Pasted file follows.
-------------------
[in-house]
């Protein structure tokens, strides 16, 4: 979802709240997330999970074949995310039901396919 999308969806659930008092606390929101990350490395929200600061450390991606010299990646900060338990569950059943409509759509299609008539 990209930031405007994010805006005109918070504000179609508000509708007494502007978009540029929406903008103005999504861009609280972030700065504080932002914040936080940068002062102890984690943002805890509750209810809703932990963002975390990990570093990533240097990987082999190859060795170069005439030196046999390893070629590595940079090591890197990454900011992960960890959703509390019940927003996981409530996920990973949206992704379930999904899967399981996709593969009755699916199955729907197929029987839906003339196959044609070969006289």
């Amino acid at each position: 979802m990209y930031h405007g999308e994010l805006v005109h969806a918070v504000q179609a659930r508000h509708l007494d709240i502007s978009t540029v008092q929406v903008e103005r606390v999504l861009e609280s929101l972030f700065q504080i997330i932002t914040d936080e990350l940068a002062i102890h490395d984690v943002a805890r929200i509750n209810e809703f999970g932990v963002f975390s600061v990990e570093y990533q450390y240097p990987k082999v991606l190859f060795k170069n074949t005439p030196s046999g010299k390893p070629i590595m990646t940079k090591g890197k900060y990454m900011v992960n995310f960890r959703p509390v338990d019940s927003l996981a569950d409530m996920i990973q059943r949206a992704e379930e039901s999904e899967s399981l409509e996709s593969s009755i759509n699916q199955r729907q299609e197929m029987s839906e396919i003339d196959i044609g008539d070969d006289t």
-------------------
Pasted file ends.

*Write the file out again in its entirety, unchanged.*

[in-house]
């Protein structure tokens, strides 16, 4: 979802709240997330999970074949995310039901396919 999308969806659930008092606390929101990350490395929200600061450390991606010299990646900060338990569950059943409509759509299609008539 990209930031405007994010805006005109918070504000179609508000509708007494502007978009540029929406903008103005999504861009609280972030700065504080932002914040936080940068002062102890984690943002805890509750209810809703932990963002975390990990570093990533240097990987082999190859060795170069005439030196046999390893070629590595940079090591890197990454900011992960960890959703509390019940927003996981409530996920990973949206992704379930999904899967399981996709593969009755699916199955729907197929029987839906003339196959044609070969006289």
């Amino acid at each position: 979802m990209y930031h405007g999308e994010l805006v005109h969806a918070v504000q179609a659930r508000h509708l007494d709240i502007s978009t540029v008092q929406v903008e103005r606390v999504l861009e609280s929101l972030f700065q504080i997330i932002t914040d936080e990350l940068a002062i102890h490395d984690v943002a805890r929200i509750n209810e809703f999970g932990v963002f975390s600061v990990e570093y990533q450390y240097p990987k082999v991606l190859f060795k170069n074949t005439p030196s046999g010299k390893p070629i590595m990646t940079k090591g890197k900060y990454m900011v992960n995310f960890r959703p509390v338990d019940s927003l996981a569950d409530m996920i990973q059943r949206a992704e379930e039901s999904e899967s399981l409509e996709s593969s009755i759509n699916q199955r729907q299609e197929m029987s839906e396919i003339d196959i044609g008539d070969d006289t």